- JASON FLATTERY, PE
Detecting non-aqueous phase liquid (NAPL) hydrocarbon fuels, oils and tars present in soil can be difficult, as it can be present as thin layers, ganglia, blebs or droplets of product in the formation matrix. For most environmental professionals, the Ultra Violet Optical Screening Tool (UVOST) has been the go-to option for solving NAPL delineation challenges, but a new direct measurement tool from Geoprobe may be worth considering as well. In this blog post, I’ll explain how the Geoprobe® Optical Image Profiler (OIP) system works and provide a general outline of its capabilities for high-resolution site characterization (HRSC) projects.
I will be hosting a webinar on April 10, titled “How to Determine If the Geoprobe Optical Image Profiler (OIP) Is the Best Fit For Your Project,” in which I’ll dive deeper into the tool characteristics, and explain how to determine if it’s the right choice for you. I'll be joined by Geoprobe Vice President Tom Christy to provide further detail and answer your questions.
The OIP system uses induced fluorescence and optical image capture/analysis to identify fluorescent NAPLs and quantify their relative preponderance. Either ultraviolet or green light sources can be used to induce fluorescence of the polyaromatic hydrocarbons (PAHs) present in the NAPL. The choice of probe depends upon the type and average molecular weight of the constituents present in the NAPL source (low molecular weight hydrocarbon fuels and oils that fluoresce in the UV/visible wavelength range, versus high molecular weight tars and creosote constituents that fluoresce in the green/infrared range).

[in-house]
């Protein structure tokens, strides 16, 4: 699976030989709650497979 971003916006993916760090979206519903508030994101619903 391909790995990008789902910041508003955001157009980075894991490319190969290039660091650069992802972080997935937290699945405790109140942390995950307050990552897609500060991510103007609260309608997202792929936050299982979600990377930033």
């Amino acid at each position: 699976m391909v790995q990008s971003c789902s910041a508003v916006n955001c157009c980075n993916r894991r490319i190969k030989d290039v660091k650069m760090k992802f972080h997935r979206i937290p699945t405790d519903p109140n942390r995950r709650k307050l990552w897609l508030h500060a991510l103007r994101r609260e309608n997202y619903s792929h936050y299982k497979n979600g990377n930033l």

With either probe, light from an LED passes through a sapphire window in the probe wall and onto the soil. If product is present outside the window, the PAHs will emit fluorescence which is captured as discrete images through a camera window in the probe. The captured images are analyzed by the integrated software to determine the preponderance of NAPL within the image. The OIP probe also includes an electrical conductivity (EC) dipole and a Hydraulic Profiling Tool (HPT) to generate multiple streams of high-resolution data. The addition of these tools provides hydrostratigraphic information essential in building an accurate conceptual site model. The example log below shows these multiple data streams.
Logs depicting the level of fluorescence, and strings of high resolution images are produced and viewable in real-time. Two types of images are stored: a visible light image of the soil outside the probe tip, and the filtered image of the fluorescence created by the software. The images allow direct observation of soil grain size, structure, and color, which can provide valuable insights into the conditions under which NAPLs are present and distributed.
The level of realism provided by the live feed from the visible light camera during advancement can be exciting. On a recent project, our clients were watching as we drove into the NAPL layer, and the entire team was captivated as we witnessed the free product moving through the soil in real time. Another great use of the visible light images has been their inclusion in cross sections and fence diagrams. The color of the soil (and to some extent, the qualitative grain size information) from the photos provides an additional line of evidence when stitching together an interpretation of a transect of OIP points.
If you are interested in learning more about the best uses of the OIP tool, register for our webinar now.